He may be one of the greatest NFL quarterbacks ever (plus he's married to a goddess), but should you believe him? Spoiler alert: No.

By Lauren Mazzo
Updated: November 01, 2017
Photo: Getty Images / Jim Rogash / Stringer

You can't flash a pic of NFL quarterback Tom Brady and supermodel wife Gisele Bündchen without hearing someone gush, "#goals."

So many people want to know the secrets to Brady's success that (in addition to launching a meal kit in partnership with Purple Carrot) he's written a head-to-toe guide to help people eat, train, and live ~just like him~. (Just in case you couldn't afford Tom and Gisele's $200 nutrition manual and cookbook.)

His book, The TB12 Method, is complete with workouts, healthy recipes, and his philosophy on everything health-from his fave vibrating foam roller to brain exercises and stance on nightshades. (That's a group of fruits and veggies that may cause inflammation in some people. Here's your guide to nightshades.)

While he dishes out some legit and valuable health info and performance tips (drink water! eat your veggies! foam roll!), some of it gets a little eye-roll-worthy. The biggest culprit? His stance on sunburns.

In the Hydration section of the book, Brady preaches the magical powers of water (which, to be fair, is pretty freaking magical). But Brady also makes a wild claim that drinking tons of water can prevent sunburns:

"When I was growing up, and playing outside in the sun, I got sunburned a lot. I was a fair-skinned Irish boy, after all. These days, even if I get an adequate amount of sun, I won't get a sunburn, which I credit to the amount of water I drink. I always hydrate afterward, too, to keep my skin from peeling."

Wait-could the entire sunscreen industry be a lie?! Have we been wasting all our money on fancy floppy hats and sweatproof sunscreen when all we needed was some H2O?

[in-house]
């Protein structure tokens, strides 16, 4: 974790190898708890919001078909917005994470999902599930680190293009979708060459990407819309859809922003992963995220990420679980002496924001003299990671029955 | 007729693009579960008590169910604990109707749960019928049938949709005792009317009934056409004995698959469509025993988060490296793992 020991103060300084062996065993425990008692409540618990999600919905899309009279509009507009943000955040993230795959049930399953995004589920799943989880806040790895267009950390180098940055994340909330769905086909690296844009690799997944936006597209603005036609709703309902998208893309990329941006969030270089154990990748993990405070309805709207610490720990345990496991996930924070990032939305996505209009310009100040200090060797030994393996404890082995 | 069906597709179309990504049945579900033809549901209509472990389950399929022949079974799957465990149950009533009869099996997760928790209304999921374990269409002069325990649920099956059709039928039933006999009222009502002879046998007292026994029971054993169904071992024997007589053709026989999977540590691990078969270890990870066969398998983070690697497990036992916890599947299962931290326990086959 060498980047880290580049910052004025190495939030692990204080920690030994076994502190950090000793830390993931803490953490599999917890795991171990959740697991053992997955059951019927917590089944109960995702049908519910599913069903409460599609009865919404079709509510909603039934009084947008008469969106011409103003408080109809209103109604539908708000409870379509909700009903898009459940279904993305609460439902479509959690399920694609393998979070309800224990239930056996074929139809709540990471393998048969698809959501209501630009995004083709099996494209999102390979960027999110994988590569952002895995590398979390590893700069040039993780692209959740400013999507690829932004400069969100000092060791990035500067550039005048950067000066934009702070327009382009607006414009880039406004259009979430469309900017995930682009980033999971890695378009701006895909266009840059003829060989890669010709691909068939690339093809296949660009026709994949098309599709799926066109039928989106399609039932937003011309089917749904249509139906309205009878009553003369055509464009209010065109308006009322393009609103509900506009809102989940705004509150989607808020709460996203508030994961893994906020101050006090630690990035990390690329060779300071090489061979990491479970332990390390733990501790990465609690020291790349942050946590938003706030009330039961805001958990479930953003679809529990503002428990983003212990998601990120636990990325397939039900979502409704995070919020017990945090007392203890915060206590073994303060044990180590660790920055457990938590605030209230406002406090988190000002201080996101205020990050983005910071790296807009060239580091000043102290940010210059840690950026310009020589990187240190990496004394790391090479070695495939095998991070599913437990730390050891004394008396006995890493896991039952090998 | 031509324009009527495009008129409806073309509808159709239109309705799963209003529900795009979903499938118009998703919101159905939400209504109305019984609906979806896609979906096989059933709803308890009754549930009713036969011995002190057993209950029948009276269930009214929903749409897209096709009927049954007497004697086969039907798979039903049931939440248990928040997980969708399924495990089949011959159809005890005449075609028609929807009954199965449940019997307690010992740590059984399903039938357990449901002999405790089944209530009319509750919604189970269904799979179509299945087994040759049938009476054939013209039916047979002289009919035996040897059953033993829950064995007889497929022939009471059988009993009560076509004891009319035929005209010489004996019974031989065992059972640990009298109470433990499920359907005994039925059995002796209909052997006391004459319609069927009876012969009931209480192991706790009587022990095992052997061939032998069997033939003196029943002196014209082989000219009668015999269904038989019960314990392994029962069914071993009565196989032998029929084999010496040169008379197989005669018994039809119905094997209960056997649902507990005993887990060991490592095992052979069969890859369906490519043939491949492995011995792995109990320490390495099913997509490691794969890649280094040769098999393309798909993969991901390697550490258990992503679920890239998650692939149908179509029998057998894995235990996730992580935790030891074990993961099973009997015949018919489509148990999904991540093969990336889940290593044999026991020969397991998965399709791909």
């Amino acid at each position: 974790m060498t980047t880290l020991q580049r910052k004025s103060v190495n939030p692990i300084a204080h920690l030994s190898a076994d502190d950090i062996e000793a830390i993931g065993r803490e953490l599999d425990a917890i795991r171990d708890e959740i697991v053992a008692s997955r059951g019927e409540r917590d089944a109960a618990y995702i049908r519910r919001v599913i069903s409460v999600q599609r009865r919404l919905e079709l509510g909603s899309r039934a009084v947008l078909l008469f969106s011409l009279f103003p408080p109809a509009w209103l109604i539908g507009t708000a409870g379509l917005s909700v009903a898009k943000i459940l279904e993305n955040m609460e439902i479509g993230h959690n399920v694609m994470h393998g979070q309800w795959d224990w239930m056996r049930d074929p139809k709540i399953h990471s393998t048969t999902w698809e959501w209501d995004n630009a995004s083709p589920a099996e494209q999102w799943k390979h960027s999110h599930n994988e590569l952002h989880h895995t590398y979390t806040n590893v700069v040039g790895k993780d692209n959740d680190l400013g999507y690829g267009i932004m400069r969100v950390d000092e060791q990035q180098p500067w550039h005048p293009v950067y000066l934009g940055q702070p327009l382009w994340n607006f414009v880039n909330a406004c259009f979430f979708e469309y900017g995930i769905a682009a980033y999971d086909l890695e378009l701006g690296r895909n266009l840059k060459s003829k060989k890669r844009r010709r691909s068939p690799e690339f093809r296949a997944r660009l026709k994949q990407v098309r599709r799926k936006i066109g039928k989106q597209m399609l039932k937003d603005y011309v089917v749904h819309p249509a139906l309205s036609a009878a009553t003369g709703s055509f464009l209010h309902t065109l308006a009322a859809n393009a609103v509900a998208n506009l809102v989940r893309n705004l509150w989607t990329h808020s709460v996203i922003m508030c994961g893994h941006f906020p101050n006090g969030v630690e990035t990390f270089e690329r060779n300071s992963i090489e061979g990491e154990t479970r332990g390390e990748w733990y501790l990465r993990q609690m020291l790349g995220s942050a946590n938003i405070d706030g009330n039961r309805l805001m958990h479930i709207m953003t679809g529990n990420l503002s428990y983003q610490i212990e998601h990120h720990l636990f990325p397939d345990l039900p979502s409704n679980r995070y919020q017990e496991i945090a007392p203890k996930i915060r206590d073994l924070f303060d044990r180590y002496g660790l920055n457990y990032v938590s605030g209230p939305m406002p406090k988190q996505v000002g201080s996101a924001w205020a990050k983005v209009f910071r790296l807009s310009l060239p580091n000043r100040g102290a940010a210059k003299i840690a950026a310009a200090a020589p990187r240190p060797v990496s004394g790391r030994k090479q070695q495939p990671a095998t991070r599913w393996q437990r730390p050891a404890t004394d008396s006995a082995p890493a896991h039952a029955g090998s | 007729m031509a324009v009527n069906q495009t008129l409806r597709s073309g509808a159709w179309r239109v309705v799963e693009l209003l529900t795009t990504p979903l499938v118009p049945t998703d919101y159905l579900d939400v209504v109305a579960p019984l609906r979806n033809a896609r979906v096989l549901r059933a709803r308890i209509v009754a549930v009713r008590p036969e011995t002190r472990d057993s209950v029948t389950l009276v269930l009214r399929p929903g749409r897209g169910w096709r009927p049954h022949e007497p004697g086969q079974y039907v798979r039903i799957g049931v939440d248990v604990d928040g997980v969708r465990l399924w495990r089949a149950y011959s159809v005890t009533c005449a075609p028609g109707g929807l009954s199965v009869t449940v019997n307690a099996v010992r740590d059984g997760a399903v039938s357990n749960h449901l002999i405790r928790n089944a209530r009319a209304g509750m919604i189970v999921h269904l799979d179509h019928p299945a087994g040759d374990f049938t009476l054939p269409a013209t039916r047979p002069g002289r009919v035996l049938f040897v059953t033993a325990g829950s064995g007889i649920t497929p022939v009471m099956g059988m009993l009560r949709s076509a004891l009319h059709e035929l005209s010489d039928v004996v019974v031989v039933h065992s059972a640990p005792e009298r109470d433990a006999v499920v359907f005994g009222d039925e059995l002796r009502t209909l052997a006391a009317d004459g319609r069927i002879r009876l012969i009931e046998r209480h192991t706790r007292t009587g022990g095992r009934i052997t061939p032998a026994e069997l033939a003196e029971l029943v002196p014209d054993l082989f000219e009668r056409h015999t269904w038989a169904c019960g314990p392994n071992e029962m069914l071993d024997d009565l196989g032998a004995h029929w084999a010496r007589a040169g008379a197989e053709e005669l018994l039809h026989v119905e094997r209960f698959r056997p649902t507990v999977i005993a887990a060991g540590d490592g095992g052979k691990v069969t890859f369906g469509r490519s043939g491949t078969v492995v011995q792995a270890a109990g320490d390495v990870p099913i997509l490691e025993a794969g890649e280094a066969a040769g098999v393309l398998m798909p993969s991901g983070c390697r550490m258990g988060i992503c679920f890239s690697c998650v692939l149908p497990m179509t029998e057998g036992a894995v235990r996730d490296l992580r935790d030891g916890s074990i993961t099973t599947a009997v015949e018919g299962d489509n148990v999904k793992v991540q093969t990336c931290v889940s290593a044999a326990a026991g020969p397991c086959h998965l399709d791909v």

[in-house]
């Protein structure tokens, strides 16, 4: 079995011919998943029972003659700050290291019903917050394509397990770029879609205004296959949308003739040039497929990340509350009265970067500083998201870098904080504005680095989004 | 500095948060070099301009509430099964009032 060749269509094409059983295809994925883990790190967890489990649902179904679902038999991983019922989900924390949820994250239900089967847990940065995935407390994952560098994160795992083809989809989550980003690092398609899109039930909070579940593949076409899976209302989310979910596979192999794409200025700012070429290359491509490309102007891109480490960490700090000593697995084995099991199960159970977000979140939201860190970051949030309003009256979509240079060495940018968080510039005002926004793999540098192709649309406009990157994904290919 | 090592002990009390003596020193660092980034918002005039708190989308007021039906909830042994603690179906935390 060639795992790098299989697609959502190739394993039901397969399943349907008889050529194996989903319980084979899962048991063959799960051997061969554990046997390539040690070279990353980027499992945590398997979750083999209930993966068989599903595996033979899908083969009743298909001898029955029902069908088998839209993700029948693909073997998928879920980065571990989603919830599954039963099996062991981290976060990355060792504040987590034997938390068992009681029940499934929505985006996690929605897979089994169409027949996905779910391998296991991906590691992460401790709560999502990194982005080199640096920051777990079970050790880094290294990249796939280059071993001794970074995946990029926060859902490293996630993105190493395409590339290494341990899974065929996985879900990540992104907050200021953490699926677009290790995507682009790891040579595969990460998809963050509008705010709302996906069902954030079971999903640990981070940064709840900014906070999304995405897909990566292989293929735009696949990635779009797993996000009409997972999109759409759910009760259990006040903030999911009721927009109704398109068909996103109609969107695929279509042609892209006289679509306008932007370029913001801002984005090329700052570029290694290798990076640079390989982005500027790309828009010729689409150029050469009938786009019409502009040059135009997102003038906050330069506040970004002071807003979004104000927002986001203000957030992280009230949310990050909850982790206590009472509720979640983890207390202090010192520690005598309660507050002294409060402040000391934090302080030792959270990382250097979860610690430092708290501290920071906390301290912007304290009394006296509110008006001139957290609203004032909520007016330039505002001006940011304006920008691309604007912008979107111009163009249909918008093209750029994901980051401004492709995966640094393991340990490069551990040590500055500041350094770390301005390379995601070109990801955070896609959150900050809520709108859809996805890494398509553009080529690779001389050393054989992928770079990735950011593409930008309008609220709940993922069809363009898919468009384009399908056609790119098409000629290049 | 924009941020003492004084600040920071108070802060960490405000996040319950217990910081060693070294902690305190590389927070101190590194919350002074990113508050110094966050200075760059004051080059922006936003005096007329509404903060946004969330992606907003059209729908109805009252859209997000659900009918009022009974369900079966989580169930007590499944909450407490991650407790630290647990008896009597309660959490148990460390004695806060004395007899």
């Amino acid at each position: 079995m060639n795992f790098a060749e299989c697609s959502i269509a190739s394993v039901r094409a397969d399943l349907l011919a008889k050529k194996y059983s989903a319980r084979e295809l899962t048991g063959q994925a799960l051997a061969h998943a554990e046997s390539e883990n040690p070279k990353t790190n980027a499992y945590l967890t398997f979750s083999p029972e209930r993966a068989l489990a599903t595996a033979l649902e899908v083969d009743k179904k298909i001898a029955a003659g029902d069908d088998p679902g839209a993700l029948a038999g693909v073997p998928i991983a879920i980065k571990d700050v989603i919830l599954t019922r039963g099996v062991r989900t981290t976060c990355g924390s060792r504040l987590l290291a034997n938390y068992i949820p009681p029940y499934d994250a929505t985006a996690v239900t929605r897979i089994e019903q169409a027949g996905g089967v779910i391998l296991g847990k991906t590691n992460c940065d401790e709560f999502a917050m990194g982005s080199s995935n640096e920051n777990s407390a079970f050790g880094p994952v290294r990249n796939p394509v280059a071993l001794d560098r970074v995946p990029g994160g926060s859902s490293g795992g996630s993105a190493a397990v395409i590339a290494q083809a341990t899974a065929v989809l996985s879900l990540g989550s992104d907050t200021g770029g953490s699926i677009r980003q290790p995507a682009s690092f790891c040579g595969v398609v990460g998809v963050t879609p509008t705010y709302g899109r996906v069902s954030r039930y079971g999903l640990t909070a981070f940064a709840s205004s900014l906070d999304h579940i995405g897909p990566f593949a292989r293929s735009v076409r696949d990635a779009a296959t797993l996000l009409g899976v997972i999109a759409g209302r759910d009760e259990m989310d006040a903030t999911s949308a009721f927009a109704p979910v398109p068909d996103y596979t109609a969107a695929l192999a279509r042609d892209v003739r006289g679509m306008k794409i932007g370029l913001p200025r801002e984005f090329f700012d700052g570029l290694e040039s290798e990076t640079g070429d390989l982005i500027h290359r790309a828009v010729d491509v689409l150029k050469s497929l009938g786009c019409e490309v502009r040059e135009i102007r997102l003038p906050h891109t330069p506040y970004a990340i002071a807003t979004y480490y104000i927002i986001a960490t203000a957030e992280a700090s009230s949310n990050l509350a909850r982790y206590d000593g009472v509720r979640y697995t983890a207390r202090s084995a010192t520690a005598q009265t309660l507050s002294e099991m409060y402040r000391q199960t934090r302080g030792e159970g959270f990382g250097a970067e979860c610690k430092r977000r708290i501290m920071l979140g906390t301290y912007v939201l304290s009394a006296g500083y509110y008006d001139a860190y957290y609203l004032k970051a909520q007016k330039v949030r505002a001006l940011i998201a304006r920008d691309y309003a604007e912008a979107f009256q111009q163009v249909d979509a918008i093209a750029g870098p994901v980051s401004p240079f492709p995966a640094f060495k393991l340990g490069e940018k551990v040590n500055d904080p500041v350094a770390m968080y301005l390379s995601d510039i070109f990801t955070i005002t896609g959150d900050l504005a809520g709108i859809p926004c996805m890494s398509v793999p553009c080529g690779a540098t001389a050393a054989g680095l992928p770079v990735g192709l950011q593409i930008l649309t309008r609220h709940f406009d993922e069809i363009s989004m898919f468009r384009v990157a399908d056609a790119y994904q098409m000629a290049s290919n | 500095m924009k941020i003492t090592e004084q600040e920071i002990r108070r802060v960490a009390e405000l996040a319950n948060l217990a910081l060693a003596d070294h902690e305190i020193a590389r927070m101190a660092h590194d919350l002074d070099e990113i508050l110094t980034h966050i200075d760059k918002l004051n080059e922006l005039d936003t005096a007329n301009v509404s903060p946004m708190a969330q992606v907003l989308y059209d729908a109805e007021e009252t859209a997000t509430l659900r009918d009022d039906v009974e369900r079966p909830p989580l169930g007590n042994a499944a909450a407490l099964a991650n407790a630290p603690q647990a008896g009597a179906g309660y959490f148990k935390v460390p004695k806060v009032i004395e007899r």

Yeahhhh, no. "While drinking water helps keep the body and skin hydrated, drinking water will not prevent a sunburn or make the skin heal faster," says Joshua Zeichner, M.D., a dermatologist in New York City. "Some foods like coffee or chocolate may help minimize free radical damage, but they don't take the place of sun-protective behavior and applying sunscreen."

Making a lifestyle change to stay healthy instead of resorting to medicine? Sure-in the right circumstances, that's a pretty good plan. See: drinking water for a headache instead of immediately popping ibuprofen; exercising to boost energy and mood; switching your sleep routine to nix insomnia; adjusting your diet to reduce stomach issues, etc. But there are some instances when living the most amazing, wholesome, by-the-books healthy lifestyle simply cannot trump science and modern medicine. And using sunscreen to prevent sunburns is a definite example of that.

"No matter what your skin type, daily sunscreen is a must," says Dr. Zeichner. "Even in the darkest skin, the natural pigment is estimated to give a protection of no more than SPF 3 or 4."

So, yes, you need to wear sunscreen. (And no excuses, Brady-we tested these sweatproof sunscreens so we know they'll last through a full NFL game.)



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